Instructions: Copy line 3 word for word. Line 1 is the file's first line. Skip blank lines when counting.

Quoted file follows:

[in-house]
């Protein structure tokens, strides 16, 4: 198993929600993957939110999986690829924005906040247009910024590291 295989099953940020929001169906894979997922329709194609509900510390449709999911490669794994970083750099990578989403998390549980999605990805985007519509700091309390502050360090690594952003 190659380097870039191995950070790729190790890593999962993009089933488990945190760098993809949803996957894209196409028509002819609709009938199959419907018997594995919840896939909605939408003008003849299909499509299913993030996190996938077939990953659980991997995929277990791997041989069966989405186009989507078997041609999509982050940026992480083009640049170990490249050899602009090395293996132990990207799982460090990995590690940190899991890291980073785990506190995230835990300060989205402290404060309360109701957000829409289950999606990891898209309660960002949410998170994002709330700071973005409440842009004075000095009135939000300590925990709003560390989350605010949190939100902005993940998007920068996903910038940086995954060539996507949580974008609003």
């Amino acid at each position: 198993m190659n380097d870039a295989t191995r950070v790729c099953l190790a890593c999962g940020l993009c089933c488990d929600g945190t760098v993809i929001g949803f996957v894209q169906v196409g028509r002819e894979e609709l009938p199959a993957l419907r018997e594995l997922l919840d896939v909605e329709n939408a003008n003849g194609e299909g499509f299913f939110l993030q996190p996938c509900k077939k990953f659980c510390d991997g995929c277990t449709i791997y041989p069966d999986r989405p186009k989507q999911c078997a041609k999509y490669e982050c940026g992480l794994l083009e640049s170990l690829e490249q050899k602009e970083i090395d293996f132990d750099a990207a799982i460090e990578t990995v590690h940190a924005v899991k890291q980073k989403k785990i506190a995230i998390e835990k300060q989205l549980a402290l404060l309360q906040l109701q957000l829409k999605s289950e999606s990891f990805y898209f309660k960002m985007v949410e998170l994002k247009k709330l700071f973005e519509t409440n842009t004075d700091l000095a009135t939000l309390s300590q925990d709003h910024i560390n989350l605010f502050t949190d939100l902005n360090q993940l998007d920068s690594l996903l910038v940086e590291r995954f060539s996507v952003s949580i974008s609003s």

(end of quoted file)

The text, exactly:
């Amino acid at each position: 198993m190659n380097d870039a295989t191995r950070v790729c099953l190790a890593c999962g940020l993009c089933c488990d929600g945190t760098v993809i929001g949803f996957v894209q169906v196409g028509r002819e894979e609709l009938p199959a993957l419907r018997e594995l997922l919840d896939v909605e329709n939408a003008n003849g194609e299909g499509f299913f939110l993030q996190p996938c509900k077939k990953f659980c510390d991997g995929c277990t449709i791997y041989p069966d999986r989405p186009k989507q999911c078997a041609k999509y490669e982050c940026g992480l794994l083009e640049s170990l690829e490249q050899k602009e970083i090395d293996f132990d750099a990207a799982i460090e990578t990995v590690h940190a924005v899991k890291q980073k989403k785990i506190a995230i998390e835990k300060q989205l549980a402290l404060l309360q906040l109701q957000l829409k999605s289950e999606s990891f990805y898209f309660k960002m985007v949410e998170l994002k247009k709330l700071f973005e519509t409440n842009t004075d700091l000095a009135t939000l309390s300590q925990d709003h910024i560390n989350l605010f502050t949190d939100l902005n360090q993940l998007d920068s690594l996903l910038v940086e590291r995954f060539s996507v952003s949580i974008s609003s």